A Certificate of Roadworthiness is required when a vehicle is sold, if a used vehicle is to be re-registered or, in some cases to clear a Vehicle Defect Notice. It is only issued by a licensed vehicle tester.
A Certificate of Roadworthiness is required when a vehicle is sold, if a used vehicle is to be re-registered or, in some cases to clear a Vehicle Defect Notice. It is only issued by a licensed vehicle tester
The cost of obtaining a certificate is not fixed and can depend on the age, type and the condition of the vehicle.
The inspection is a check of the vehicle to ensure that the key components are in a fit condition for safe road use. It includes:
- wheels and tyres
- steering, suspensions and braking systems
- seats and seatbelts
- lights and reflectors
- windscreen, and windows including front wipers and washers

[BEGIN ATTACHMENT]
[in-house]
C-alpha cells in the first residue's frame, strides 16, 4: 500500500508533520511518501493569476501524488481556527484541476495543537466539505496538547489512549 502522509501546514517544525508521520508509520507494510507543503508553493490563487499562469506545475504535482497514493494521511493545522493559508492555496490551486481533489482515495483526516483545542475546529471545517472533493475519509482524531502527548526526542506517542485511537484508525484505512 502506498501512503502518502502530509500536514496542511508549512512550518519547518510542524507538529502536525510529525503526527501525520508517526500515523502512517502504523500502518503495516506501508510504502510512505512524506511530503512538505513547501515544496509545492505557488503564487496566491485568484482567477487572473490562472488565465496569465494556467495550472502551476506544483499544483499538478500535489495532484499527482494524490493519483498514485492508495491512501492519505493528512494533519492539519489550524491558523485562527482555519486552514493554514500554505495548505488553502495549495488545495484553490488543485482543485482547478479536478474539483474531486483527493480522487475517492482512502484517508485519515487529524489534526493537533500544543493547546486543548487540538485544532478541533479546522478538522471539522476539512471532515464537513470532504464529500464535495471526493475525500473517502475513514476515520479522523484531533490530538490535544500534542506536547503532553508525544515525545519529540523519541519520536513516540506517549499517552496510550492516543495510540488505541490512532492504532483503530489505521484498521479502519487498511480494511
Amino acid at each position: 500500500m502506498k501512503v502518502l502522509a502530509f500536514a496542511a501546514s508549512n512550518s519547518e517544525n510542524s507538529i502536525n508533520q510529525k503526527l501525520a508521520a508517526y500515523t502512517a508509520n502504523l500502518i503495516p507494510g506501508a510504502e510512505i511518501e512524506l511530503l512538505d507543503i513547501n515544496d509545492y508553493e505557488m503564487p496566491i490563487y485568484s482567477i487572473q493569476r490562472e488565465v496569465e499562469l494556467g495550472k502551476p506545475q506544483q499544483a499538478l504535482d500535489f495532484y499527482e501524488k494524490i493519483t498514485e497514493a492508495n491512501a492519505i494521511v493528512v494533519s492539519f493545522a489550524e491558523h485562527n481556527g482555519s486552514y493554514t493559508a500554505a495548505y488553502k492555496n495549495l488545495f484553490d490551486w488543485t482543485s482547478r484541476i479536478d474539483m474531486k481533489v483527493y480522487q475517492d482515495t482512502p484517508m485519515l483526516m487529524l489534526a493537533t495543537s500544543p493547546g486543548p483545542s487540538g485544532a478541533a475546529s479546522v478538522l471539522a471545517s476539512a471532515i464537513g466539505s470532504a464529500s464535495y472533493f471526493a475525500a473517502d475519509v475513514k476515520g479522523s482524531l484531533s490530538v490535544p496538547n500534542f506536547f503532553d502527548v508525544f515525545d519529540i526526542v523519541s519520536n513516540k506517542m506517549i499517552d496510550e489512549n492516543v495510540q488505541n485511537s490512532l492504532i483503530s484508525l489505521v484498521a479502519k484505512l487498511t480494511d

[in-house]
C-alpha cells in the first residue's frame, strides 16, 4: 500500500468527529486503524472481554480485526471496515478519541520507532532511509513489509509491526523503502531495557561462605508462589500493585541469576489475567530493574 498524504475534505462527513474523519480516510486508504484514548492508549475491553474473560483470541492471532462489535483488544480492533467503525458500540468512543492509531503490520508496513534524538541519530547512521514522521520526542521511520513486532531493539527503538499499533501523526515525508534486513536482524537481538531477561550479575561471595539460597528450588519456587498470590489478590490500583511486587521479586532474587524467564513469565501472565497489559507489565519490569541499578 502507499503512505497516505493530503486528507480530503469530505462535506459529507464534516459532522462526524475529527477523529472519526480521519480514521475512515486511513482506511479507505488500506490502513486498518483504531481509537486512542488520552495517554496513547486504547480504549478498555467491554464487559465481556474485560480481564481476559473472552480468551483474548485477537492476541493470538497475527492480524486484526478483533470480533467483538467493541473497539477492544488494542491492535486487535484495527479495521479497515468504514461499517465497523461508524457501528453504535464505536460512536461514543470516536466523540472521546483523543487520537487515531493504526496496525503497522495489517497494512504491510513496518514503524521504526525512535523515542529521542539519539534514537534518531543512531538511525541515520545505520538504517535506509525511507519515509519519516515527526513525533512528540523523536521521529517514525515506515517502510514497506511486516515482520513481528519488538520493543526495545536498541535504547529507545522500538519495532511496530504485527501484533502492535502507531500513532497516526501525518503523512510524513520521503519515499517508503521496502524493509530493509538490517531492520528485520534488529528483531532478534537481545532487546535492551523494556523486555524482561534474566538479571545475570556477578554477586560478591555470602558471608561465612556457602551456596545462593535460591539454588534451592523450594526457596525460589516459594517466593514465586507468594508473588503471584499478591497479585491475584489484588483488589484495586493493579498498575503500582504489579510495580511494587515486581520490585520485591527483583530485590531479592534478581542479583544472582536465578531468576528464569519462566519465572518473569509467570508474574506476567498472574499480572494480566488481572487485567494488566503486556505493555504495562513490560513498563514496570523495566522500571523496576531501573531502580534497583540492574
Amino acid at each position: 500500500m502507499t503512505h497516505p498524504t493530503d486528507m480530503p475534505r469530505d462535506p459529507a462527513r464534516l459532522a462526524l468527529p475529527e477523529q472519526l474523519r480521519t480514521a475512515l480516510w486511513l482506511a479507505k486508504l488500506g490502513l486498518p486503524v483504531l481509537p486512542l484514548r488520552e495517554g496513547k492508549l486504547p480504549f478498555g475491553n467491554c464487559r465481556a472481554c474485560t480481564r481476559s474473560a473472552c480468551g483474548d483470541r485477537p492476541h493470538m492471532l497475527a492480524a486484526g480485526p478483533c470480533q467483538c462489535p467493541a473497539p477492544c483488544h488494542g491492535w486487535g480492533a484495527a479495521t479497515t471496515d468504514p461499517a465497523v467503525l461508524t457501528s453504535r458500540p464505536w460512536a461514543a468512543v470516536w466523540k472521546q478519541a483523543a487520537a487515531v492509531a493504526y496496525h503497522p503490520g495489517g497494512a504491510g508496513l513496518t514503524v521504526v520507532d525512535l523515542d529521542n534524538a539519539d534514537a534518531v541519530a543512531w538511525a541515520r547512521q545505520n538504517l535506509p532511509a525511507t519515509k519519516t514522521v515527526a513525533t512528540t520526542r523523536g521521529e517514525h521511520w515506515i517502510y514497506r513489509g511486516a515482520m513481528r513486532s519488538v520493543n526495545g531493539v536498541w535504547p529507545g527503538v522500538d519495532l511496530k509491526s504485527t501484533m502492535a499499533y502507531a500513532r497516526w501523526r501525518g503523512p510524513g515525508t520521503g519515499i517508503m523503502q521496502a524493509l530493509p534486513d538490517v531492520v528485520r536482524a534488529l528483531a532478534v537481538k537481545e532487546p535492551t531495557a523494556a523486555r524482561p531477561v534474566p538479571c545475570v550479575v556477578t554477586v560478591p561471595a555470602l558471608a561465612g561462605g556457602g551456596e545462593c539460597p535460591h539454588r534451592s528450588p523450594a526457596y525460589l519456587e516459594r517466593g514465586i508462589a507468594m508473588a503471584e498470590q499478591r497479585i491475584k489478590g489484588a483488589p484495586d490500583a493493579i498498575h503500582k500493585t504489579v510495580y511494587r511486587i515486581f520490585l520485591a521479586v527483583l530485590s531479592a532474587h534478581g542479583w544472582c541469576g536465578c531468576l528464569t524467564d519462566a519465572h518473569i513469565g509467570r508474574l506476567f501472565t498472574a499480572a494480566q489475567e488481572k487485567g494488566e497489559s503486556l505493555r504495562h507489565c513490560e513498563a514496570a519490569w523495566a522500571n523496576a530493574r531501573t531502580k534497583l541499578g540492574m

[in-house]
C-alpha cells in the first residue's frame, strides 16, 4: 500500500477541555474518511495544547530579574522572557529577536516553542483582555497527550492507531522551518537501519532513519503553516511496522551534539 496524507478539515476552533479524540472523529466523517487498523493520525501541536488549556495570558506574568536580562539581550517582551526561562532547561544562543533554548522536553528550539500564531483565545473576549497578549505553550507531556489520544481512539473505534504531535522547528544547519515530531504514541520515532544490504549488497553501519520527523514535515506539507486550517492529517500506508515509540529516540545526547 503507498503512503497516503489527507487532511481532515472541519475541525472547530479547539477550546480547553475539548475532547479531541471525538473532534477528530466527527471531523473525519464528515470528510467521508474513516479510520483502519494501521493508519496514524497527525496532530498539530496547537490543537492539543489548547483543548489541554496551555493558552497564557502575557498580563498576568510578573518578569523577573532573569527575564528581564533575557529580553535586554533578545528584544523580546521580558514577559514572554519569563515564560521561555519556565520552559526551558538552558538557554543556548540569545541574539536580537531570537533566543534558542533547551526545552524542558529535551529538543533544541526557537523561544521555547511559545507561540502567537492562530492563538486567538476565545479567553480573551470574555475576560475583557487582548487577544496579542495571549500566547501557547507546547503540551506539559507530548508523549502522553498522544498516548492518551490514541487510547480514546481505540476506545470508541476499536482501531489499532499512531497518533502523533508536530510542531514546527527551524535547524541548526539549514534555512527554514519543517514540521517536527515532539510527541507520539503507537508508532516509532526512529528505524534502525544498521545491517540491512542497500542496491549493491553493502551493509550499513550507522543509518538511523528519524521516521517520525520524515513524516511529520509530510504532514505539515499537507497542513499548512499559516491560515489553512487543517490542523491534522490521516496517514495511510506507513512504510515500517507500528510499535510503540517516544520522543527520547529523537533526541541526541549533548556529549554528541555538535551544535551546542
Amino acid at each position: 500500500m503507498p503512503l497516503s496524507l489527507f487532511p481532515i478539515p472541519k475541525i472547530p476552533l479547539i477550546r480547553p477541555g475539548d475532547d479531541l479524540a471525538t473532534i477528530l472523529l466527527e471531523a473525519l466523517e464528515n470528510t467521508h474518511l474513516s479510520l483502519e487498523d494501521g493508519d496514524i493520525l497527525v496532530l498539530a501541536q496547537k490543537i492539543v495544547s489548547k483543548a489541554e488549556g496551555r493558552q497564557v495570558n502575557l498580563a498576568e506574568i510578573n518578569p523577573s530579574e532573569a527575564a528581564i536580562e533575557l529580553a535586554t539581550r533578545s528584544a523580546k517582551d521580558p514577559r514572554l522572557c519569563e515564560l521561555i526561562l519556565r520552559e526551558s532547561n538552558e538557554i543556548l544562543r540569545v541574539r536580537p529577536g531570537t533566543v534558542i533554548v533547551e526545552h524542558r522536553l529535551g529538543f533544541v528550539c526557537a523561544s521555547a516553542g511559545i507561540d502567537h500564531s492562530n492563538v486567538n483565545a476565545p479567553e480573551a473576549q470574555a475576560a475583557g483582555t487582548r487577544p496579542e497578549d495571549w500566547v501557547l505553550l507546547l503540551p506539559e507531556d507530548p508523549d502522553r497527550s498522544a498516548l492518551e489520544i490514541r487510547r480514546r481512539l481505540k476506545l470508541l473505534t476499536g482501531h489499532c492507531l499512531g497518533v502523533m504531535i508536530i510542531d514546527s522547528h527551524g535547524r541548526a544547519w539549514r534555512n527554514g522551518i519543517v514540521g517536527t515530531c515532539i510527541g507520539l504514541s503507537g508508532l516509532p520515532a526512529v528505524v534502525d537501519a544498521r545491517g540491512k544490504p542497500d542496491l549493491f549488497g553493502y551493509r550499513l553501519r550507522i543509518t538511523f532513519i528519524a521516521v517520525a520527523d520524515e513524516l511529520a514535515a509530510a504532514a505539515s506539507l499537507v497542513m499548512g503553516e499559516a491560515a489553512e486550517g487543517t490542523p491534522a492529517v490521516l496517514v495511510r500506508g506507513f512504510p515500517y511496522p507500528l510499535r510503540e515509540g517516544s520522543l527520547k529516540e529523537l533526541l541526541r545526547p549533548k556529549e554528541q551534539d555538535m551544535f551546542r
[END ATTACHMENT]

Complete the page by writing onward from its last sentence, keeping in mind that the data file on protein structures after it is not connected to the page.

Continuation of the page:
- vehicle structure
- other safety related items on the body, chassis or engine.
The roadworthiness test is not a check of the mechanical reliability or general condition of the vehicle. The certificate does not mean:
- That the vehicle is in top condition without any wear or deterioration
- Non-safety related accessories such as the air conditioner, rear window demister, electric windows and rear-window wipers are working
- That the items checked during the roadworthy inspection will continue to function after the inspection e.g. a brake light can stop functioning at any time after the inspection.
- The roadworthiness test is not a complete assessment of a vehicle’s compliance with the Standards for Registration, which in most cases are the Australian Design Rules (ADRs). The ADRs are set a set of minimum standards for the construction of motor vehicles and trailers.